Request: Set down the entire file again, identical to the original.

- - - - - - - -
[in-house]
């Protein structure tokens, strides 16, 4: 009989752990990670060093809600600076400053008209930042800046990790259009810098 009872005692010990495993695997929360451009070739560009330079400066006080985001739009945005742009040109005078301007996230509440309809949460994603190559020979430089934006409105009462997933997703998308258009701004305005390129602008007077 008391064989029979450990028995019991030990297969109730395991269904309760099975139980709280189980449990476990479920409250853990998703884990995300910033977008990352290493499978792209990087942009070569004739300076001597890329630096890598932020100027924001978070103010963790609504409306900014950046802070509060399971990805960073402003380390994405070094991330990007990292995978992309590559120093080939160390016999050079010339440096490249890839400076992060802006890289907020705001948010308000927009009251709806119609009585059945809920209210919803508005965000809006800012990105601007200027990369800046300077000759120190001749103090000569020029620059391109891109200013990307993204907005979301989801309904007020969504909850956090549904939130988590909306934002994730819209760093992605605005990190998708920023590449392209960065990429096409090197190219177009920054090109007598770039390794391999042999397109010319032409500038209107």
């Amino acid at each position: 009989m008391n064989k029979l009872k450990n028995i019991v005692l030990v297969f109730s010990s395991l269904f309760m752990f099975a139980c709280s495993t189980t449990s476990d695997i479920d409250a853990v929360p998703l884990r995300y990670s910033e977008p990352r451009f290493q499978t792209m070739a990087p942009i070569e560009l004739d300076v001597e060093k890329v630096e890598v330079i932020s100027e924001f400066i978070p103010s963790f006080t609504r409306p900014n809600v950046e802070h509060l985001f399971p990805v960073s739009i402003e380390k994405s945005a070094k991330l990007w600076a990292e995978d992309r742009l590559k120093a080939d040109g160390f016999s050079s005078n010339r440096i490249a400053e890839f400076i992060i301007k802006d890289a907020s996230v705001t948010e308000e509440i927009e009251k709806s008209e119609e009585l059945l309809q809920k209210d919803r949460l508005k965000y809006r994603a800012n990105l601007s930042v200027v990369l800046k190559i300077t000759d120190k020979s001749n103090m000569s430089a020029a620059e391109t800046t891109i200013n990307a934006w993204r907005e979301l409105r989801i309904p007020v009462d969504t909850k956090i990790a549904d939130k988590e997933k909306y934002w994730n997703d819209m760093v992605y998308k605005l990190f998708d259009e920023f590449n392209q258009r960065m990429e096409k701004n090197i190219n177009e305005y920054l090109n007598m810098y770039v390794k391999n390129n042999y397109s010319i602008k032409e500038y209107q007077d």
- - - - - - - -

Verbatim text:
[in-house]
């Protein structure tokens, strides 16, 4: 009989752990990670060093809600600076400053008209930042800046990790259009810098 009872005692010990495993695997929360451009070739560009330079400066006080985001739009945005742009040109005078301007996230509440309809949460994603190559020979430089934006409105009462997933997703998308258009701004305005390129602008007077 008391064989029979450990028995019991030990297969109730395991269904309760099975139980709280189980449990476990479920409250853990998703884990995300910033977008990352290493499978792209990087942009070569004739300076001597890329630096890598932020100027924001978070103010963790609504409306900014950046802070509060399971990805960073402003380390994405070094991330990007990292995978992309590559120093080939160390016999050079010339440096490249890839400076992060802006890289907020705001948010308000927009009251709806119609009585059945809920209210919803508005965000809006800012990105601007200027990369800046300077000759120190001749103090000569020029620059391109891109200013990307993204907005979301989801309904007020969504909850956090549904939130988590909306934002994730819209760093992605605005990190998708920023590449392209960065990429096409090197190219177009920054090109007598770039390794391999042999397109010319032409500038209107």
């Amino acid at each position: 009989m008391n064989k029979l009872k450990n028995i019991v005692l030990v297969f109730s010990s395991l269904f309760m752990f099975a139980c709280s495993t189980t449990s476990d695997i479920d409250a853990v929360p998703l884990r995300y990670s910033e977008p990352r451009f290493q499978t792209m070739a990087p942009i070569e560009l004739d300076v001597e060093k890329v630096e890598v330079i932020s100027e924001f400066i978070p103010s963790f006080t609504r409306p900014n809600v950046e802070h509060l985001f399971p990805v960073s739009i402003e380390k994405s945005a070094k991330l990007w600076a990292e995978d992309r742009l590559k120093a080939d040109g160390f016999s050079s005078n010339r440096i490249a400053e890839f400076i992060i301007k802006d890289a907020s996230v705001t948010e308000e509440i927009e009251k709806s008209e119609e009585l059945l309809q809920k209210d919803r949460l508005k965000y809006r994603a800012n990105l601007s930042v200027v990369l800046k190559i300077t000759d120190k020979s001749n103090m000569s430089a020029a620059e391109t800046t891109i200013n990307a934006w993204r907005e979301l409105r989801i309904p007020v009462d969504t909850k956090i990790a549904d939130k988590e997933k909306y934002w994730n997703d819209m760093v992605y998308k605005l990190f998708d259009e920023f590449n392209q258009r960065m990429e096409k701004n090197i190219n177009e305005y920054l090109n007598m810098y770039v390794k391999n390129n042999y397109s010319i602008k032409e500038y209107q007077d």